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Wildman’s Walk: Sights from Round 1 in Texas

BRYAN, Texas – This week, Wildman’s Corner will be known as Wildman’s Walk. One of my favorite things to do at tournaments is to do an 18-hole loop of the course. The Traditions Club is 6,250 yards, but this was the longest 6,250-yard walk of my life.

Here are Round 1 observations on Wildman’s Walk:

The men’s and women’s golf teams of Texas A&M have an excellent golf course and practice facility, and I can understand why both programs are doing so well. That said, I am attending the NCAA Championship, and as a host course, it reminds me of LPGA International. The layout of the course makes it very difficult to create areas for golf fans to view multiple holes. Last year, at The Landfall, there were more spectators than I have ever seen at a NCAA Women’s Championship; the local community was very supportive of the championship and the players. Today, there were no roars. Yes, there were lots of birdies, but the sparse crowds were family and friends. My hope is that with a Saturday finish, Friday and Saturday will bring out many more golf fans to watch some of the best women golfers in the world.

It’s a hike to the first hole. It’s a fair statement to say that the walk from the clubhouse to the No. 1 tee is about two par 5s. In fact, when teams make the turn at 9 and finish at 18, the clubhouse is nowhere in sight. There are quite a few hikes from tee to green, and unfortunately it’s impossible to see every shot of the group you are following.

After my hike from No. 2 green to the tee box on 3 (which is next to the clubhouse), I saw what was proving to be a tough tee shot. The wind was blowing left to right and players were teeing off OB in the empty lots right of the hole. If I had my grandfather’s ball retriever, I might have been able to bring in some Pro V1s. It appeared to be a graveyard with the school’s golf balls gone forever.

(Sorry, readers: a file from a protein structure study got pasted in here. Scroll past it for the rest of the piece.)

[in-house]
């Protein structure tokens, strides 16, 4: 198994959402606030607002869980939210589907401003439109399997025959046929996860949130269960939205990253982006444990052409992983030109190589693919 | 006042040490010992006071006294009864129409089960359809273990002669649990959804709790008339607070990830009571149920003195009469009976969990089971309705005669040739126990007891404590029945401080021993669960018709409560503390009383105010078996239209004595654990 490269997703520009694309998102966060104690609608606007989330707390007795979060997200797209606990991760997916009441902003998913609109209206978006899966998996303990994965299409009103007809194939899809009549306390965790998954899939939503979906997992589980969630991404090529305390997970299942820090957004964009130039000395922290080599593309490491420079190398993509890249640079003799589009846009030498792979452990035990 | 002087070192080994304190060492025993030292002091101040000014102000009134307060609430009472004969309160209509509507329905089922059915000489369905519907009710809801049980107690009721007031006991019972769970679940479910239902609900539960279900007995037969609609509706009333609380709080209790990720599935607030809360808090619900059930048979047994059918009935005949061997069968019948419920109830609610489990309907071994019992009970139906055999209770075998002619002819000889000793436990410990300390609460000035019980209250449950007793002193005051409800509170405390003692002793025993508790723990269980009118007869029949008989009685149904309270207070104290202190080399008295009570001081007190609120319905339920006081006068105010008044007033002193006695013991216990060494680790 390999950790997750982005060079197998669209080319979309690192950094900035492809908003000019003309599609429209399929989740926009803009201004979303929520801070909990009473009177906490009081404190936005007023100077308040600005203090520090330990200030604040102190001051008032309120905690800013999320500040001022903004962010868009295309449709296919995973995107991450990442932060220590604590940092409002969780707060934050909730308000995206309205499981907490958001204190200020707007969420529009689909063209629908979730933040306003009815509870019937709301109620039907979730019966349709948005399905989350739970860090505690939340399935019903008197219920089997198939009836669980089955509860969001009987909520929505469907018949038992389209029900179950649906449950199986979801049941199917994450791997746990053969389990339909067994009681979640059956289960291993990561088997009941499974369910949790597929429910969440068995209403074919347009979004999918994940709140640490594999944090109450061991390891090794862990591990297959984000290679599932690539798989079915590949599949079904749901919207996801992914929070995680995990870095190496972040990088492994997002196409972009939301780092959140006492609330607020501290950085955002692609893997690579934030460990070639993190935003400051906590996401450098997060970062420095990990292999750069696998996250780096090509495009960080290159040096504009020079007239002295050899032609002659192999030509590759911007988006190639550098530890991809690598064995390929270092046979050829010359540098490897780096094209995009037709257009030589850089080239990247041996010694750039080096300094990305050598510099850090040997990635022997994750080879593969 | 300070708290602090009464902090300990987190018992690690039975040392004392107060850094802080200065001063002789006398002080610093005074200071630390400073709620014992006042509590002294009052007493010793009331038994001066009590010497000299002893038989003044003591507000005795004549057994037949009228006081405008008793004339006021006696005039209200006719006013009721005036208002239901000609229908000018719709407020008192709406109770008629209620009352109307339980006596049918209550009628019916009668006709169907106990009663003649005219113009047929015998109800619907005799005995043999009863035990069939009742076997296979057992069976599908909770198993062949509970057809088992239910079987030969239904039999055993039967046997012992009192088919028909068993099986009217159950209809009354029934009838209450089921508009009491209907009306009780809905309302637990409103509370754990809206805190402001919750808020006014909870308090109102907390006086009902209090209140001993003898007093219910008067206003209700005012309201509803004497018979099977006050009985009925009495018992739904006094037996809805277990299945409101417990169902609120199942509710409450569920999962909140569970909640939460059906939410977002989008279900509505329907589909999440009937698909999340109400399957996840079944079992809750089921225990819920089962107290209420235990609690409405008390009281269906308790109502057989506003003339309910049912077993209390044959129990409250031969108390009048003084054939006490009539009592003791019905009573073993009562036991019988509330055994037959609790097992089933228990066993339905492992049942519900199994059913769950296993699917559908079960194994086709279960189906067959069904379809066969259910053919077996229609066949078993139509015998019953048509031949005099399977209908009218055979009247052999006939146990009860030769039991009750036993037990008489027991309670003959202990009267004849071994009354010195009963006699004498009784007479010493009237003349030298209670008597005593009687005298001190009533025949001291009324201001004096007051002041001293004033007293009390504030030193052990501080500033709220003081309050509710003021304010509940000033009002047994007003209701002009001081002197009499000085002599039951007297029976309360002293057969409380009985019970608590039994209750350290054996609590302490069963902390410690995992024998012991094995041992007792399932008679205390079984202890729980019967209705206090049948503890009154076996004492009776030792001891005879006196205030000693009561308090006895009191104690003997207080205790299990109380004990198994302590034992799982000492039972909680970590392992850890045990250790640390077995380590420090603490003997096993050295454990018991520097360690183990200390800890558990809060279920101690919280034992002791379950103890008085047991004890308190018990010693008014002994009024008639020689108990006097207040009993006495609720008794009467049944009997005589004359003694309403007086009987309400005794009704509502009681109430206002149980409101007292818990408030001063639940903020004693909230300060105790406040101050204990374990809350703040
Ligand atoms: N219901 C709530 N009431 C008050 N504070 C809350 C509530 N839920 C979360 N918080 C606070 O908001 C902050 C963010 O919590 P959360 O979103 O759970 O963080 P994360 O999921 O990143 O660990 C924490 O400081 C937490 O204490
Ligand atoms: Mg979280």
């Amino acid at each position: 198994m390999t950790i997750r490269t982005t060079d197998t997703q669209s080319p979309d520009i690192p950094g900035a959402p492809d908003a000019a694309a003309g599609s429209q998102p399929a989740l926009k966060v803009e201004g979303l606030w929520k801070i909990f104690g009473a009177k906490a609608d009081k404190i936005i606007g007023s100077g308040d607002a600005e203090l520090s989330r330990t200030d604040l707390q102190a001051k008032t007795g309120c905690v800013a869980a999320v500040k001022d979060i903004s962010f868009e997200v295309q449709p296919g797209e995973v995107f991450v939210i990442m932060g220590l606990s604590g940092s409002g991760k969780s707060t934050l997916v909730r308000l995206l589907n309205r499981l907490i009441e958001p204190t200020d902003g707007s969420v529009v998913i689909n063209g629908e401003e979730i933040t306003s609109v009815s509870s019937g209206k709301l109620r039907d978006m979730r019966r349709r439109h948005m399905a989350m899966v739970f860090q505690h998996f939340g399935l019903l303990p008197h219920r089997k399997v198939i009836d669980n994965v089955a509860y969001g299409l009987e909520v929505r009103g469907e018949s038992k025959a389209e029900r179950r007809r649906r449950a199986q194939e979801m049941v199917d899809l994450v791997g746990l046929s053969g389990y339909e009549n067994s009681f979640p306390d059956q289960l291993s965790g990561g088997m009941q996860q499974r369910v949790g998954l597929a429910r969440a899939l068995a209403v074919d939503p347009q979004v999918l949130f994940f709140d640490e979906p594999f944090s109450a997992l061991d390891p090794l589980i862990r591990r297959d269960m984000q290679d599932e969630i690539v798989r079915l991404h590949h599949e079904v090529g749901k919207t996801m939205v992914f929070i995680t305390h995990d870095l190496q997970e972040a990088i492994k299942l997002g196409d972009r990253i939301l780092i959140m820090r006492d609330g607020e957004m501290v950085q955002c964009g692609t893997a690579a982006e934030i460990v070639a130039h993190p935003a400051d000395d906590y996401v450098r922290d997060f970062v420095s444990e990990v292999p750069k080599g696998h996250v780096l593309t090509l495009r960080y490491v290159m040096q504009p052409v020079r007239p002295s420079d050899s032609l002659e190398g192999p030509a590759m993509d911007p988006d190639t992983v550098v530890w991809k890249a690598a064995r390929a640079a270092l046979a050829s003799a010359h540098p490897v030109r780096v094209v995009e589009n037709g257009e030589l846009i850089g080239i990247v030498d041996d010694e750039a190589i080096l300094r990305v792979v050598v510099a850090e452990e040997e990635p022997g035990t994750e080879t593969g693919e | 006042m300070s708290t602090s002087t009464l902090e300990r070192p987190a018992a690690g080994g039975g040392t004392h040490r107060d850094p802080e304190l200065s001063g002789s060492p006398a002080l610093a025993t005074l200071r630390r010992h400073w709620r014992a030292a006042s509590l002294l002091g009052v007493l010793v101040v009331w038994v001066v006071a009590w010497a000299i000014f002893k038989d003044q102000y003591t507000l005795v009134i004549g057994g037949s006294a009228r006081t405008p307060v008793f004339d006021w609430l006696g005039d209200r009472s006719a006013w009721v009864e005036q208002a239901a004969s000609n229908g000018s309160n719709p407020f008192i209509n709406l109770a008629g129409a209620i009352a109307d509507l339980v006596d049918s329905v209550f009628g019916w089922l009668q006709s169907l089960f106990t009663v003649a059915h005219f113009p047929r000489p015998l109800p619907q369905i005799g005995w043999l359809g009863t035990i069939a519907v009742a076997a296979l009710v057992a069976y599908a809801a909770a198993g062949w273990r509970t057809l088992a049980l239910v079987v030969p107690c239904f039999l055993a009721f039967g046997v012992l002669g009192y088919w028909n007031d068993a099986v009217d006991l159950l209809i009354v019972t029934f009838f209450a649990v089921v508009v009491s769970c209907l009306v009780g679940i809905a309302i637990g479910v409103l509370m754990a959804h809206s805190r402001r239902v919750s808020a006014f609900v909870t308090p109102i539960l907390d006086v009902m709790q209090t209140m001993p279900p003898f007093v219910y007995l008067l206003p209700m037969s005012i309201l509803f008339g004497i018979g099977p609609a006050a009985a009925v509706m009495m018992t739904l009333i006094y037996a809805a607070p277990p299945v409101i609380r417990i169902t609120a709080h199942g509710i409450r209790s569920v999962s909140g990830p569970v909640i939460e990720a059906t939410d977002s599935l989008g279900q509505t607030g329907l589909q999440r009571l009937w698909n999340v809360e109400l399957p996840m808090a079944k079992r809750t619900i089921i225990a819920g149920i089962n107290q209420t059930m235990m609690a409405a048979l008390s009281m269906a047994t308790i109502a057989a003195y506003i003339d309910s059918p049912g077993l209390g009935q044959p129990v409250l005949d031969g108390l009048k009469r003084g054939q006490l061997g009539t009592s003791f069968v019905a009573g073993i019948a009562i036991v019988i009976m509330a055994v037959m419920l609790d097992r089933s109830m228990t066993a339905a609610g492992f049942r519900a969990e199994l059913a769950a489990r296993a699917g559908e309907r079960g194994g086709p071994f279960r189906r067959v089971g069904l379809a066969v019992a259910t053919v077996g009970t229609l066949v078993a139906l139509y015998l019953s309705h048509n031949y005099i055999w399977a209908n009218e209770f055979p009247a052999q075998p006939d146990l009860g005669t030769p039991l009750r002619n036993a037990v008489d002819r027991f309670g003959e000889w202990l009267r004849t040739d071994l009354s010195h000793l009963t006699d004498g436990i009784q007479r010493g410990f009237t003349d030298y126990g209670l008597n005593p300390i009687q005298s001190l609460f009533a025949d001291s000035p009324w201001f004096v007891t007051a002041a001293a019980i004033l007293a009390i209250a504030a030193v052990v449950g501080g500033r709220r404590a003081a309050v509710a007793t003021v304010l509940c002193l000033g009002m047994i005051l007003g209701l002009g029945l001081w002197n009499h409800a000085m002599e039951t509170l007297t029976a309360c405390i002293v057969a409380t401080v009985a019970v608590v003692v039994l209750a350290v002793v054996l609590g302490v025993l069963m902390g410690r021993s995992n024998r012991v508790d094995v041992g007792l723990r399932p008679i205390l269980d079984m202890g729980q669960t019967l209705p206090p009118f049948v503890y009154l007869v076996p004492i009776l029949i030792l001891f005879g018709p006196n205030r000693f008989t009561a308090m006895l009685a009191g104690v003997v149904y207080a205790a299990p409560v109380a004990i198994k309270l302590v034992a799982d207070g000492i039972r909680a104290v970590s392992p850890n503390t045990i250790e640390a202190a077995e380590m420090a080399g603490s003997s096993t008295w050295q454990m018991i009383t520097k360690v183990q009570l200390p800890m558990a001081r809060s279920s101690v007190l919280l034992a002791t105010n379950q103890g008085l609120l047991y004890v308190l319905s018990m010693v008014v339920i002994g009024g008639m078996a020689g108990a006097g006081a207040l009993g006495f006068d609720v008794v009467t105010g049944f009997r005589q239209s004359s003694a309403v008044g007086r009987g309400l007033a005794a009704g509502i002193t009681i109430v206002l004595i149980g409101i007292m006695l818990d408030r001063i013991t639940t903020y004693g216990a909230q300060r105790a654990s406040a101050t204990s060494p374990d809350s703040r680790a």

At 3:30 this afternoon, I was crossing the street after the 15th green and heading to the 16th tee. Before I crossed the road, I saw a ticket stand next to a food stand. The girl in the ticket booth looked lonely and abandoned. The food stand seemed to be a hopping night club selling ice cream, whereas the ticket booth seemed to be an unvisited library. I asked the ticket saleswoman how many badges for the championship she has sold today and she replied, “None!” I then asked her how many ice creams the food stand had sold, and she said loudly, “Tons!”

There were some great hole positions out on the golf course today. No one wants to see an easy golf course in Round 1 of a championship, where every team just aims at the center of the green. Hats off to whomever made the hole locations for today’s round, because there were several risk-reward shots to take. It’s interesting to see players debate with themselves what club to pull, and where exactly to aim on the golf course. That said, I saw several smart shots along with some poor decisions. It will be fun to see where pins will be Thursday, because today players at times had to pay for the consequence of a bad idea.

USC vs. UCLA is not quite the rivalry in women’s golf as it is in other sports. These two teams play and are paired with each other numerous times a year. Coach Andrea Gaston of USC and Carrie Forsyth of UCLA annually have recruiting battles for the top players. As a college sports fan, though, it just doesn’t seem right to see two schools of a major rivalry hugging and chatting it up on the course. When attending football and basketball games in college, rivalry games were intense and heated from start to finish. Watching the top two teams in the country for women’s golf, from one of college’s greatest rivalries schmooze and hug after going to battle at the national championship just doesn’t seem right. They can keep it civil, but they can also keep it intense, as well.

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